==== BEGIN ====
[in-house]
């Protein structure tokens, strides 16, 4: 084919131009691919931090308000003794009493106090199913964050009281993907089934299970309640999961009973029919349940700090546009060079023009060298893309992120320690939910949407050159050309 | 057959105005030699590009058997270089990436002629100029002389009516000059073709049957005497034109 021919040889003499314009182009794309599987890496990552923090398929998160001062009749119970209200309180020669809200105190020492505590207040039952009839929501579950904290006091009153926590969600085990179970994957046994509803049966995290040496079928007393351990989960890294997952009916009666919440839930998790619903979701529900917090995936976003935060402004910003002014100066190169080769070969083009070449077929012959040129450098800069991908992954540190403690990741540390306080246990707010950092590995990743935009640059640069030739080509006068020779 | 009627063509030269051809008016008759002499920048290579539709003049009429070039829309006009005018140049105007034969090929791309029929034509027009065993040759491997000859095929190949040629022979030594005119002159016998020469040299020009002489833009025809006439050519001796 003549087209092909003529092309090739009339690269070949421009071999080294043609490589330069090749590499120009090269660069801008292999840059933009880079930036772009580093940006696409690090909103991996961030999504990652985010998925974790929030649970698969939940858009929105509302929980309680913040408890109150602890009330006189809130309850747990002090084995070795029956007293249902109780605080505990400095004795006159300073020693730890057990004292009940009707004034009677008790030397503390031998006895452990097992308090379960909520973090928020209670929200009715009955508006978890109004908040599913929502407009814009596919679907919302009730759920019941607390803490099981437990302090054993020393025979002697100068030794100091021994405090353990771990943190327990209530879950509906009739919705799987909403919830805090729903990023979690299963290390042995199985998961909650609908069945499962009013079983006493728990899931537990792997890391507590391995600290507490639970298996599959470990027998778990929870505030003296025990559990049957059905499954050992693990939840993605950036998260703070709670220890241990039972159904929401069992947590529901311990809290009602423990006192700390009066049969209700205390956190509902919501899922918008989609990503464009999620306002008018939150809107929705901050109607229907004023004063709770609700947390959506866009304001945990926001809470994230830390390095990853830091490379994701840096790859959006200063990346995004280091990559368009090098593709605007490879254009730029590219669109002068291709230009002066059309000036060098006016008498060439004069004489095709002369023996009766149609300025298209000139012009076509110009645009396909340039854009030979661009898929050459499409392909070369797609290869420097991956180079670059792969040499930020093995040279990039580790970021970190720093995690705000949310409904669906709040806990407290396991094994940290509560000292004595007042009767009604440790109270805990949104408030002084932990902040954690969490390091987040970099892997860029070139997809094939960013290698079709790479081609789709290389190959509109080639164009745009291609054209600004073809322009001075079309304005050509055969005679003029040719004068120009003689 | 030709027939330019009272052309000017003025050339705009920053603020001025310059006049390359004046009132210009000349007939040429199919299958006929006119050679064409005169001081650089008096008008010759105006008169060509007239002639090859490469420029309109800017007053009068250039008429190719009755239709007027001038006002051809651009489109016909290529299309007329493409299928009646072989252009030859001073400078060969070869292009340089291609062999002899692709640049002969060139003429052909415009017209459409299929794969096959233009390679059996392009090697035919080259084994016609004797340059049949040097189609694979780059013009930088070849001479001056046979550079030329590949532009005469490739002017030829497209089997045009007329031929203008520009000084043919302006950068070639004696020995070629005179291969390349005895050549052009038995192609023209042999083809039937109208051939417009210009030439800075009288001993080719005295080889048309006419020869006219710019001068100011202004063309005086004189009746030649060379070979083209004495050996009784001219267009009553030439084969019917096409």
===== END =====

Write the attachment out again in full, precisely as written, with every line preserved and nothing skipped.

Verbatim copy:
[in-house]
């Protein structure tokens, strides 16, 4: 084919131009691919931090308000003794009493106090199913964050009281993907089934299970309640999961009973029919349940700090546009060079023009060298893309992120320690939910949407050159050309 | 057959105005030699590009058997270089990436002629100029002389009516000059073709049957005497034109 021919040889003499314009182009794309599987890496990552923090398929998160001062009749119970209200309180020669809200105190020492505590207040039952009839929501579950904290006091009153926590969600085990179970994957046994509803049966995290040496079928007393351990989960890294997952009916009666919440839930998790619903979701529900917090995936976003935060402004910003002014100066190169080769070969083009070449077929012959040129450098800069991908992954540190403690990741540390306080246990707010950092590995990743935009640059640069030739080509006068020779 | 009627063509030269051809008016008759002499920048290579539709003049009429070039829309006009005018140049105007034969090929791309029929034509027009065993040759491997000859095929190949040629022979030594005119002159016998020469040299020009002489833009025809006439050519001796 003549087209092909003529092309090739009339690269070949421009071999080294043609490589330069090749590499120009090269660069801008292999840059933009880079930036772009580093940006696409690090909103991996961030999504990652985010998925974790929030649970698969939940858009929105509302929980309680913040408890109150602890009330006189809130309850747990002090084995070795029956007293249902109780605080505990400095004795006159300073020693730890057990004292009940009707004034009677008790030397503390031998006895452990097992308090379960909520973090928020209670929200009715009955508006978890109004908040599913929502407009814009596919679907919302009730759920019941607390803490099981437990302090054993020393025979002697100068030794100091021994405090353990771990943190327990209530879950509906009739919705799987909403919830805090729903990023979690299963290390042995199985998961909650609908069945499962009013079983006493728990899931537990792997890391507590391995600290507490639970298996599959470990027998778990929870505030003296025990559990049957059905499954050992693990939840993605950036998260703070709670220890241990039972159904929401069992947590529901311990809290009602423990006192700390009066049969209700205390956190509902919501899922918008989609990503464009999620306002008018939150809107929705901050109607229907004023004063709770609700947390959506866009304001945990926001809470994230830390390095990853830091490379994701840096790859959006200063990346995004280091990559368009090098593709605007490879254009730029590219669109002068291709230009002066059309000036060098006016008498060439004069004489095709002369023996009766149609300025298209000139012009076509110009645009396909340039854009030979661009898929050459499409392909070369797609290869420097991956180079670059792969040499930020093995040279990039580790970021970190720093995690705000949310409904669906709040806990407290396991094994940290509560000292004595007042009767009604440790109270805990949104408030002084932990902040954690969490390091987040970099892997860029070139997809094939960013290698079709790479081609789709290389190959509109080639164009745009291609054209600004073809322009001075079309304005050509055969005679003029040719004068120009003689 | 030709027939330019009272052309000017003025050339705009920053603020001025310059006049390359004046009132210009000349007939040429199919299958006929006119050679064409005169001081650089008096008008010759105006008169060509007239002639090859490469420029309109800017007053009068250039008429190719009755239709007027001038006002051809651009489109016909290529299309007329493409299928009646072989252009030859001073400078060969070869292009340089291609062999002899692709640049002969060139003429052909415009017209459409299929794969096959233009390679059996392009090697035919080259084994016609004797340059049949040097189609694979780059013009930088070849001479001056046979550079030329590949532009005469490739002017030829497209089997045009007329031929203008520009000084043919302006950068070639004696020995070629005179291969390349005895050549052009038995192609023209042999083809039937109208051939417009210009030439800075009288001993080719005295080889048309006419020869006219710019001068100011202004063309005086004189009746030649060379070979083209004495050996009784001219267009009553030439084969019917096409």